After trying traditional diet programs for years without sustained success, some people can be caught by surprise by the amount of loose skin left behind after losing a lot of weight following Bariatric Surgery.
How much excess skin you may have is dependent upon several factors:
- Heredity - can affect the elasticity of your skin
The elasticity of your skin before and during the weight loss process determines how much—if any—loose skin you will have.
- Age - younger skin is more elastic
Younger skin will snap back more effectively to its original shape. Older skin is less elastic and may not shrink back as well.
- Speed - how much and how quickly weight is lost
How much weight you lose and how quickly you lose it significantly impacts the amount of excess skin you may have left behind. When you lose weight quickly, the rate of skin shrinkage may not keep pace with your weight loss. Most people losing more than 100 lbs. will experience excess-loose skin when they reach their goal weight.
- Time - how long have you been overweight
The length of time you have been overweight affects your skin's ability to rebound from being stretched out. The less time you have spent overweight, the more likely it is that your skin will shrink back appropriately.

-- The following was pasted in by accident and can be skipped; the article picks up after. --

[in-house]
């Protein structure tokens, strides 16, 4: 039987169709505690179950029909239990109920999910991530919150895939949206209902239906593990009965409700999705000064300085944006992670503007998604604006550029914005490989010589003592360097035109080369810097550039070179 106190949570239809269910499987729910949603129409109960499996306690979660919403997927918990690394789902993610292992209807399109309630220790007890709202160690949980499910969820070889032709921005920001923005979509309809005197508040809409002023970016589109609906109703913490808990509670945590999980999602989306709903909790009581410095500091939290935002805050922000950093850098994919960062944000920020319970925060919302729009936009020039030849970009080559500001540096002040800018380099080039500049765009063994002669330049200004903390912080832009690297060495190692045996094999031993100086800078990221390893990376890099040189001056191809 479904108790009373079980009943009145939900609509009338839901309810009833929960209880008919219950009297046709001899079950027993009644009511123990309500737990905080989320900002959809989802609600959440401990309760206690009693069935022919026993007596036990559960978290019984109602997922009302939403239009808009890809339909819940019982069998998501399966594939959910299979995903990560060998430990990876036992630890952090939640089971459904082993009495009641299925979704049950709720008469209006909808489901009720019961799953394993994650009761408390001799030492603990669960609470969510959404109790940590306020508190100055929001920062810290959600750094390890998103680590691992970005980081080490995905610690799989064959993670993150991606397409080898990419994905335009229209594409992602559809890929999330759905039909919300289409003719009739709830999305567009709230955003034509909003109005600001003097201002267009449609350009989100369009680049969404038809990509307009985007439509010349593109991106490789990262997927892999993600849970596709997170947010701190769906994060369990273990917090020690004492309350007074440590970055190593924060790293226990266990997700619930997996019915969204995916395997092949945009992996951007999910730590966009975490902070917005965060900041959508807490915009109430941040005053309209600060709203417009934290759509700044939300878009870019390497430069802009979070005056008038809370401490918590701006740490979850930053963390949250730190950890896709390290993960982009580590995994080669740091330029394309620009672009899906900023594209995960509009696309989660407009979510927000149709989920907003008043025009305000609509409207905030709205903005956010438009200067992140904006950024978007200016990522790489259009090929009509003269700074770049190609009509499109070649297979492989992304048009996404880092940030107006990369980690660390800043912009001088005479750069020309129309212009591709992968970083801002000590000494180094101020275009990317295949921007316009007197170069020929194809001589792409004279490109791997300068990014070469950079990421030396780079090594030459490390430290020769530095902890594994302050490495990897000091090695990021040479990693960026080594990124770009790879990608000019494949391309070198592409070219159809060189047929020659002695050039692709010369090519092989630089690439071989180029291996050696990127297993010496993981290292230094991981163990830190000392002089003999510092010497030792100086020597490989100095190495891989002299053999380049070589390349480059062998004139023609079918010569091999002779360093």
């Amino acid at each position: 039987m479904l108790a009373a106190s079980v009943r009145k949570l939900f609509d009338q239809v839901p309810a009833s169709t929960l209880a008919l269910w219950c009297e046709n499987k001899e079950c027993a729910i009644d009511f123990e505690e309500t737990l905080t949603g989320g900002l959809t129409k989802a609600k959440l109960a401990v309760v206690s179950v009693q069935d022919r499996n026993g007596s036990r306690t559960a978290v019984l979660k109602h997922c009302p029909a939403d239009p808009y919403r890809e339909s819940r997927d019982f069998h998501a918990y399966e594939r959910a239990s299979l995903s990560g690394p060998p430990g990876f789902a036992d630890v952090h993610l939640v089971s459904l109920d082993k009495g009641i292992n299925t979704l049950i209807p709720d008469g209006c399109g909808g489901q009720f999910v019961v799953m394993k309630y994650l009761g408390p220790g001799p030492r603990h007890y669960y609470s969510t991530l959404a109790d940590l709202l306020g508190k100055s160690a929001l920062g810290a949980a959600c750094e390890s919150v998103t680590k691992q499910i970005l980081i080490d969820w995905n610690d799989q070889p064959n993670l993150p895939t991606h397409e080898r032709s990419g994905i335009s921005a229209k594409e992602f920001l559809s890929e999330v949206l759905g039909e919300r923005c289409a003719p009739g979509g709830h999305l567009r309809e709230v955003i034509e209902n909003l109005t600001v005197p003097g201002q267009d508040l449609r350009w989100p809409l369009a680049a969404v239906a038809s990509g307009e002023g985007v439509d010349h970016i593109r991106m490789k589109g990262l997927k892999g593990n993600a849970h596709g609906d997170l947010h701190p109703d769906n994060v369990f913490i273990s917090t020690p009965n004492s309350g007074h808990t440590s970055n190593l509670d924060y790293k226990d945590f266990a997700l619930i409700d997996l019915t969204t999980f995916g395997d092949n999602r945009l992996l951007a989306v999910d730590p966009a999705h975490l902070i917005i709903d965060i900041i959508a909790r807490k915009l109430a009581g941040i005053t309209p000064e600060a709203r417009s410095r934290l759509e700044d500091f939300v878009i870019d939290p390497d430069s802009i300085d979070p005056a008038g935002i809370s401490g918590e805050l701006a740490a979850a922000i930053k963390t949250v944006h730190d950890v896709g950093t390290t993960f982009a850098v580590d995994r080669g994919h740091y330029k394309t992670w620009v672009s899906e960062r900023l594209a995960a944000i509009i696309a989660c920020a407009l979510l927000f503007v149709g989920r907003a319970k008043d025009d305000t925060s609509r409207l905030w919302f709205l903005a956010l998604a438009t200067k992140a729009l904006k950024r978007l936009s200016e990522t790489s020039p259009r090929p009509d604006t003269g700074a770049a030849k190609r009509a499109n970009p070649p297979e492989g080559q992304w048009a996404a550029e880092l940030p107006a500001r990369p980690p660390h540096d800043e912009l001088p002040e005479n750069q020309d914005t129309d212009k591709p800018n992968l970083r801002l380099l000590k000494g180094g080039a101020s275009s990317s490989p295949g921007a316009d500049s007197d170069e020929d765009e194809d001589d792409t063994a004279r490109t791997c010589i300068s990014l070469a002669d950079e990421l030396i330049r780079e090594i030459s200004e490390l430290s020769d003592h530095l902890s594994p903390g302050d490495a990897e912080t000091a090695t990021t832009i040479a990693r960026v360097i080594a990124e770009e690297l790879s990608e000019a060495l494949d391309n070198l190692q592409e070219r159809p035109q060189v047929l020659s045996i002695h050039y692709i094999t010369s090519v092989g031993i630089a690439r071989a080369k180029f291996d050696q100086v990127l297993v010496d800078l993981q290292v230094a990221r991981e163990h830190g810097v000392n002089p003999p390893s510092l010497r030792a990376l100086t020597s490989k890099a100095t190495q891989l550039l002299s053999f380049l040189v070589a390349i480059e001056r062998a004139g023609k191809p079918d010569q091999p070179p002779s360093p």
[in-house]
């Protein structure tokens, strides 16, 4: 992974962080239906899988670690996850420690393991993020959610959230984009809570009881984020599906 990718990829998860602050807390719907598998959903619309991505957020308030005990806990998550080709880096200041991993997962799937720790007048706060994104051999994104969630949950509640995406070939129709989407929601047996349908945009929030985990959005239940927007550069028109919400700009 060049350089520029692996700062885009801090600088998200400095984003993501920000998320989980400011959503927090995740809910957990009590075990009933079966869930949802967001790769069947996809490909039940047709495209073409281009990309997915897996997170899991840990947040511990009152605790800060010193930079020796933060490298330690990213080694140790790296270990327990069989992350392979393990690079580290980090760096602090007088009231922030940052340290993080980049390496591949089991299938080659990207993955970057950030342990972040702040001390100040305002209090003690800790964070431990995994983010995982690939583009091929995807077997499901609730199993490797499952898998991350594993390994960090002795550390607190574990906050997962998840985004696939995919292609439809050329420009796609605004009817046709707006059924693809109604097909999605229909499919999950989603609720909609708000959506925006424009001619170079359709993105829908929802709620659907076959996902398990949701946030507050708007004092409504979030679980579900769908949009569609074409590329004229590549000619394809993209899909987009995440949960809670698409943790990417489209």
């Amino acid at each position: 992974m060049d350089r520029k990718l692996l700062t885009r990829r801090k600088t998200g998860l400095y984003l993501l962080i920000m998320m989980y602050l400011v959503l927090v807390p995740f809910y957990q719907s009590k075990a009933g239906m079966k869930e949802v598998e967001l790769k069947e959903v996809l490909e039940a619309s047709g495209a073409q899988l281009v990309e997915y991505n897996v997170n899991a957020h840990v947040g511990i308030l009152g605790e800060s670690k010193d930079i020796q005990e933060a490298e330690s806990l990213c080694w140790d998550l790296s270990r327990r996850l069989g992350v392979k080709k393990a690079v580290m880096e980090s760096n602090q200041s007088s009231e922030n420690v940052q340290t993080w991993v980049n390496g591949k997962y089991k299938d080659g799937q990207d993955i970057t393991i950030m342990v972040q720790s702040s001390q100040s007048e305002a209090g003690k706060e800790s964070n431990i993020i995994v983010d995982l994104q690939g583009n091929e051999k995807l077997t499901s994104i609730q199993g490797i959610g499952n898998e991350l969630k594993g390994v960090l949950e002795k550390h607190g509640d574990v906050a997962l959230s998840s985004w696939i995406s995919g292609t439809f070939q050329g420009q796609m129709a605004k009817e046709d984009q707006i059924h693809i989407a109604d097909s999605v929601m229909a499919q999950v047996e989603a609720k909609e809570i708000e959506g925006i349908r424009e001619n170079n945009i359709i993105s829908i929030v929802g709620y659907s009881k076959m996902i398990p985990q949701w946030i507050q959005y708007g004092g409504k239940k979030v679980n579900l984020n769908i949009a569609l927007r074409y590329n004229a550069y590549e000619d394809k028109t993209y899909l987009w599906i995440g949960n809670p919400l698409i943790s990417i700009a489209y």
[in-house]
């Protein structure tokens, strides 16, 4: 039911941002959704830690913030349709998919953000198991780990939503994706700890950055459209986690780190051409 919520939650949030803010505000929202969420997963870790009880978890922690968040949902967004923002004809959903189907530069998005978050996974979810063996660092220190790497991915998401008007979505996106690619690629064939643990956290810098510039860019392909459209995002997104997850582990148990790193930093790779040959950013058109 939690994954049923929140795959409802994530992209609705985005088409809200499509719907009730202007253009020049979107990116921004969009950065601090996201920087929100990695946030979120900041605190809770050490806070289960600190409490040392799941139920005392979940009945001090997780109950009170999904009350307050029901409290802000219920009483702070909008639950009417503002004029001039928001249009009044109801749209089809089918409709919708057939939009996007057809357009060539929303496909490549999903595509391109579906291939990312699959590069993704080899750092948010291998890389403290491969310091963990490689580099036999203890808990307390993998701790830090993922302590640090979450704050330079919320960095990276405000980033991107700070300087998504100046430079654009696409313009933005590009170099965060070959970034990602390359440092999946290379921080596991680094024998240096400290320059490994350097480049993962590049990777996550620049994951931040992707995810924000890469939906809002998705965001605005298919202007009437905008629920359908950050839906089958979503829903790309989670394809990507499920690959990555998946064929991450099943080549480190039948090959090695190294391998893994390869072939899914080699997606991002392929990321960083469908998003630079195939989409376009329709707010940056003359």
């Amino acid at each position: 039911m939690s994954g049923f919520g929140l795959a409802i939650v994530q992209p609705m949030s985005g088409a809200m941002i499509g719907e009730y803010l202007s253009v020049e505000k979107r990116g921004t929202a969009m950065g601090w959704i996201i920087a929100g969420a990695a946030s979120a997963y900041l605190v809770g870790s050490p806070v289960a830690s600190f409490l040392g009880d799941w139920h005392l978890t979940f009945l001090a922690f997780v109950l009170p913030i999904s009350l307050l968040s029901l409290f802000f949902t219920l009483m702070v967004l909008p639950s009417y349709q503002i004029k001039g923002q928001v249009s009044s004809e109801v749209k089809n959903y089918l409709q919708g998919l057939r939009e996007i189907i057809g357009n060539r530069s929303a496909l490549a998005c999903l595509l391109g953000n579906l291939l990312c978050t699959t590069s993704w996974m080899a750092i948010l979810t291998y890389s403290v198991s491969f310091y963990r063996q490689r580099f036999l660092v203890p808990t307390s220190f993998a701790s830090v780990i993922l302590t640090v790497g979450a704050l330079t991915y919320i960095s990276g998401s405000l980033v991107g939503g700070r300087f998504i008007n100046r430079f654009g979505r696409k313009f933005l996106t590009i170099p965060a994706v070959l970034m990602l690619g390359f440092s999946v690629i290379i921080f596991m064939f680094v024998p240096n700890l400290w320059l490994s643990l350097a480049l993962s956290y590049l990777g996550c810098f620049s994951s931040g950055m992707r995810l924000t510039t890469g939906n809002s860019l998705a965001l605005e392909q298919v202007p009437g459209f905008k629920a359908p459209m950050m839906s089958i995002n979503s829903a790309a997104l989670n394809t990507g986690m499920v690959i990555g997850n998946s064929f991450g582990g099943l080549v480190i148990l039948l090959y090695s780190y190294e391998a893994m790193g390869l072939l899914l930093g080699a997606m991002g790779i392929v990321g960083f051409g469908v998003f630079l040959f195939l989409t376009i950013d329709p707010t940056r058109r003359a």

Building muscle during weight loss will shape the tissue underneath sagging skin and help mitigate the amount of skin sagging you experience. Most people losing large amounts of weight loss, however, will experience it to some degree.
Plastic Surgery is the only realistic and lasting solution we know of. Procedures that are sometimes collectively known as body contouring (or body lifts) address individual body parts (corset trunkplasty (abdomen), brachioplasty (arms), or a mons lift (to remove skin above the pubis) and so on.
The best thing to do is consult a Plastic surgeon after your weight has stabilized following significant weight loss. Your Bariatric surgeon can likely provide a recommendation.
This video from Kimberly H. is great. Kimberly is genuine, candid and informative as she explains her 'loose skin' experience and personal planning for plastic surgery as "taking the next step in her journey".
It is good to remind yourself that loose skin is evidence that you've succeeded in your most important goal –– becoming a healthier person. Most people can accept some level of loose skin as a reasonable trade-off for an overall happier, healthier life but no one likes it and in some cases, it can present health issues (chafing which can lead to infection).
Surgeon Eric Volckmann, director of bariatric surgery at University of Utah, agrees. “It’s very problematic for patients -- particularly the ones who have done the best and have lost the most weight and are the most physically active,” Volckmann told HuffPost. "They’re often in the greatest need of removal of that skin."
Full Huffington Post Story |